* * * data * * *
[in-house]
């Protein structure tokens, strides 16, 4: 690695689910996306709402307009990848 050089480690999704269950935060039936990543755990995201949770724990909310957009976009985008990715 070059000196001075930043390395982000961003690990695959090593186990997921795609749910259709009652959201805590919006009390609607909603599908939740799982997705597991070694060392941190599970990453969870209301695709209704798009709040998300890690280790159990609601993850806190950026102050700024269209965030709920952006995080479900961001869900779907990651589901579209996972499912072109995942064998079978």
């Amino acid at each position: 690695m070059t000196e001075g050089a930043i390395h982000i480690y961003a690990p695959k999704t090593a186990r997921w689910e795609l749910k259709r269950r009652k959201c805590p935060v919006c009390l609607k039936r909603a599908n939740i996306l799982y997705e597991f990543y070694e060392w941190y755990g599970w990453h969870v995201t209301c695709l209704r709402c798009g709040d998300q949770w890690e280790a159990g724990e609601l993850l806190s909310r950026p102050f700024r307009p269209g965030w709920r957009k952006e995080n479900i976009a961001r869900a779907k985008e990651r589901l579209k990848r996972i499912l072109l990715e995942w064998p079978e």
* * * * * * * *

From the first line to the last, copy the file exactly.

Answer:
[in-house]
């Protein structure tokens, strides 16, 4: 690695689910996306709402307009990848 050089480690999704269950935060039936990543755990995201949770724990909310957009976009985008990715 070059000196001075930043390395982000961003690990695959090593186990997921795609749910259709009652959201805590919006009390609607909603599908939740799982997705597991070694060392941190599970990453969870209301695709209704798009709040998300890690280790159990609601993850806190950026102050700024269209965030709920952006995080479900961001869900779907990651589901579209996972499912072109995942064998079978």
């Amino acid at each position: 690695m070059t000196e001075g050089a930043i390395h982000i480690y961003a690990p695959k999704t090593a186990r997921w689910e795609l749910k259709r269950r009652k959201c805590p935060v919006c009390l609607k039936r909603a599908n939740i996306l799982y997705e597991f990543y070694e060392w941190y755990g599970w990453h969870v995201t209301c695709l209704r709402c798009g709040d998300q949770w890690e280790a159990g724990e609601l993850l806190s909310r950026p102050f700024r307009p269209g965030w709920r957009k952006e995080n479900i976009a961001r869900a779907k985008e990651r589901l579209k990848r996972i499912l072109l990715e995942w064998p079978e």